The bulk of the filings, however, were made by the white-shoe New York firm, Cravath, Swaine & Moore. This firm is representing six former board members of Progress Energy who joined Duke's board July 2 as part of Duke's merger with Raleigh-based Progress.

Not a single page of the Cravath filings is public.

Speakers decry Duke-Progress merger as monopolistic overreach

The public hearings on the proposed merger between Progress Energy and Duke Energy got underway this morning with dozens of residents waiting their turn to speak in a standing-room only hearing room.

The N.C. Utilities Commission is holding hearings this week in Raleigh on the two power companies' plan to create the nation's largest electric utility. This week's hearings will be the only forum for the public to debate the merger, a fact several speakers decried. 
"We urge you to take these meetings to the communities whose interests you are obligated to serve," Miriam Thompson of Chapel Hill said to a round of applause from the audience
As residents spoke emotionally about the merger -- mostly against the proposal -- Duke CEO Jim Rogers and Progress CEO Bill Johnson stood by, awaiting their turn to make presentations to the utilities commission. 

Duke Energy to raise rates Sept. 1

Duke Energy's customers will see a rate increase of about $5 a month next month as the power company passes on the cost of coal and other fuels used to make electricity.

The N.C. Utilities Commission approved the fuel adjustment yesterday and posted its order online this morning. The increase will raise a typical monthly bill to about $97, as reported by our sister paper, The Charlotte Obsever.

The fuel costs will add about $4.50 to the monthly bill of a household that uses 1,000 kilowatt hours of power.

Additionally, Duke is seeking to add 47 cents a month to residential bills to cover the costs of renewables and efficiency programs. The utilities commission is expected to rule on that request soon.

Duke has 1.8 million customers in the state, including 170,000 in Durham, Chapel Hill and other parts of the western Triangle.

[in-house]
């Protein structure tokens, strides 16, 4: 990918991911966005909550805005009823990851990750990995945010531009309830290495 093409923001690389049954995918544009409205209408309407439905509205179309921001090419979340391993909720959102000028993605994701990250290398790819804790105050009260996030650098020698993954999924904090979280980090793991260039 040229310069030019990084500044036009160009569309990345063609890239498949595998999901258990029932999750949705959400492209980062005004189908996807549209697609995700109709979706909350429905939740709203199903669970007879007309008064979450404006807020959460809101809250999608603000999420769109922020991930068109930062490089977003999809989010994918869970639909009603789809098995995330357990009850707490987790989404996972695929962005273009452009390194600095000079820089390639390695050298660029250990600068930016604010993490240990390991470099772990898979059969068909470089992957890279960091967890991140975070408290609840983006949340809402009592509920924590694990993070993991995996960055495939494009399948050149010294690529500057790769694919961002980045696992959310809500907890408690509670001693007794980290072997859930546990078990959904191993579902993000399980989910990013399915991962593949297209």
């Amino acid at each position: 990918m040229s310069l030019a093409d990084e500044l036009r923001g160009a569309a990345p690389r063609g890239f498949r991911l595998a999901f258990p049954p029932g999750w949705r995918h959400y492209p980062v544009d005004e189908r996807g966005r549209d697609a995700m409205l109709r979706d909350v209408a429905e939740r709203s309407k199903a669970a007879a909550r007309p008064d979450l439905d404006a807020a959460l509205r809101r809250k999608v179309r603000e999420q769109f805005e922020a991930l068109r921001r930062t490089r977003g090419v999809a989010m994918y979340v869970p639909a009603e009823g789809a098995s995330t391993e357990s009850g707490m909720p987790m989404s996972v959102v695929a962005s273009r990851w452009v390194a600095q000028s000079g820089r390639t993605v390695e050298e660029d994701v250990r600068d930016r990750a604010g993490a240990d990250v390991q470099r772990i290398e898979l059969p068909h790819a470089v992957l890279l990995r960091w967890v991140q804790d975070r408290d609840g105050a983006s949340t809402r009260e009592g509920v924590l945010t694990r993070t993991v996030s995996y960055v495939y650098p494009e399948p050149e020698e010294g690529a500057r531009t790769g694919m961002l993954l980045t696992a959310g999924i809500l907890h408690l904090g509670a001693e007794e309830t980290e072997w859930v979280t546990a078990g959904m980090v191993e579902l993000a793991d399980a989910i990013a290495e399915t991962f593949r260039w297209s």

Duke customers can expect steeper cost increases in the future. Duke recently asked the commission for a 15 percent rate hike to cover the costs of new power plants, transmission lines and other operating costs.

Statewide public hearings set on Aqua water rates

North Carolina residents will have seven opportunities to tell state regulators what they think of proposed rate increases by Aqua North Carolina, a private water and sewer service.

The company, with 88,000 customers in the state and nearly 1 million nationwide, is asking for rate hikes averaging about 19 percent. This is the second rate increase for Aqua in the past three years.

The N.C. Utilities Commission, which will review the rate request, has scheduled six public meetings across the state in April and a public hearing in Raleigh in June.

Aqua's move has roiled homeowners who already pay the company about $100 for typical monthly usage, twice as much as residents of Raleigh, Charlotte and other municipal utility departments.


Court blocks Duke Energy's bid to sell power to Orangeburg, S.C.

A state court has blocked Duke Energy's controversial bid to sell power to a South Carolina city outside the Charlotte power company's service area.

The ruling by the N.C. Court of Appeals upholds a 2009 decision by the N.C. Utilities Commission. The commission rejected Duke's business strategy to cherry-pick municipal customers that had been buying power from other utilities.

The utilities commission was concerned that Duke's push for open competition for large customers would wreak havoc with the state's regulated utility system, in which captive customers pay for power plants and infrastructure.